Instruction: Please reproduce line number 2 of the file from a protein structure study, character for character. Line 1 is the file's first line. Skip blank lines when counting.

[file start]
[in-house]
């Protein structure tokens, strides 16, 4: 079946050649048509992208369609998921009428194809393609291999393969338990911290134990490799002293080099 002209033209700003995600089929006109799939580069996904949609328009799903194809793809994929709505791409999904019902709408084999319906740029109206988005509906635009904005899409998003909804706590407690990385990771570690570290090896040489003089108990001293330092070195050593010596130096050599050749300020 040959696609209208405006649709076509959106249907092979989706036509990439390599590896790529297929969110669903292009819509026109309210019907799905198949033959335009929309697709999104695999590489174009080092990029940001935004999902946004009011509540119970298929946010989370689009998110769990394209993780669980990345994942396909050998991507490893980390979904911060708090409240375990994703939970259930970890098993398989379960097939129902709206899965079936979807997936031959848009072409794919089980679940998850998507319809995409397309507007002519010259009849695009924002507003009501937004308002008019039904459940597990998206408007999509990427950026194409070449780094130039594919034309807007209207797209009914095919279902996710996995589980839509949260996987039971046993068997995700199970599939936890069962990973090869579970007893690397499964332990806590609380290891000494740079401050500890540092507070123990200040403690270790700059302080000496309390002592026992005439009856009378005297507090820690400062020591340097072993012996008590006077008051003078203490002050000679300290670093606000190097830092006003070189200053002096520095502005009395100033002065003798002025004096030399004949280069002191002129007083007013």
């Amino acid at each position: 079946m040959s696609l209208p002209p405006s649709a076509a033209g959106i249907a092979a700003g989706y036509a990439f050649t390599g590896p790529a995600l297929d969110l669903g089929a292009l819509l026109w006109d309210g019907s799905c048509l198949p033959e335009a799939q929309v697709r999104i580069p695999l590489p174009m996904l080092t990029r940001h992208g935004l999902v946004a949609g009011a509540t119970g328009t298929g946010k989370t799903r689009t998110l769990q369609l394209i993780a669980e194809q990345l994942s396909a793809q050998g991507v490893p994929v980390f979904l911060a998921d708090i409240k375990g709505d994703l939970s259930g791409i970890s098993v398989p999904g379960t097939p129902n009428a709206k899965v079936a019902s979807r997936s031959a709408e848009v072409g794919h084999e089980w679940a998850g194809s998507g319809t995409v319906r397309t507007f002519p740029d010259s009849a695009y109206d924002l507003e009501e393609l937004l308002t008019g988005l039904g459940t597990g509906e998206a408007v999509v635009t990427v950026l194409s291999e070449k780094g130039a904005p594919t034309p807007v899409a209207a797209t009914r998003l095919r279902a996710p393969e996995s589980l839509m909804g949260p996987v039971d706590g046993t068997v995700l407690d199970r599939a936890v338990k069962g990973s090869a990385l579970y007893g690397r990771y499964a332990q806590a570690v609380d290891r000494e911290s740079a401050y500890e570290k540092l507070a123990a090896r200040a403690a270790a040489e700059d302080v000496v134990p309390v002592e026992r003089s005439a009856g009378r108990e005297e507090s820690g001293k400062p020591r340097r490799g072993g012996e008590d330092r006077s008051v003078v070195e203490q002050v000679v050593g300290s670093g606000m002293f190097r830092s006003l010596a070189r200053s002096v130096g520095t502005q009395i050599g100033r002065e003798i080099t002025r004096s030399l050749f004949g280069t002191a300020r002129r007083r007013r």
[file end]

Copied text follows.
């Protein structure tokens, strides 16, 4: 079946050649048509992208369609998921009428194809393609291999393969338990911290134990490799002293080099 002209033209700003995600089929006109799939580069996904949609328009799903194809793809994929709505791409999904019902709408084999319906740029109206988005509906635009904005899409998003909804706590407690990385990771570690570290090896040489003089108990001293330092070195050593010596130096050599050749300020 040959696609209208405006649709076509959106249907092979989706036509990439390599590896790529297929969110669903292009819509026109309210019907799905198949033959335009929309697709999104695999590489174009080092990029940001935004999902946004009011509540119970298929946010989370689009998110769990394209993780669980990345994942396909050998991507490893980390979904911060708090409240375990994703939970259930970890098993398989379960097939129902709206899965079936979807997936031959848009072409794919089980679940998850998507319809995409397309507007002519010259009849695009924002507003009501937004308002008019039904459940597990998206408007999509990427950026194409070449780094130039594919034309807007209207797209009914095919279902996710996995589980839509949260996987039971046993068997995700199970599939936890069962990973090869579970007893690397499964332990806590609380290891000494740079401050500890540092507070123990200040403690270790700059302080000496309390002592026992005439009856009378005297507090820690400062020591340097072993012996008590006077008051003078203490002050000679300290670093606000190097830092006003070189200053002096520095502005009395100033002065003798002025004096030399004949280069002191002129007083007013």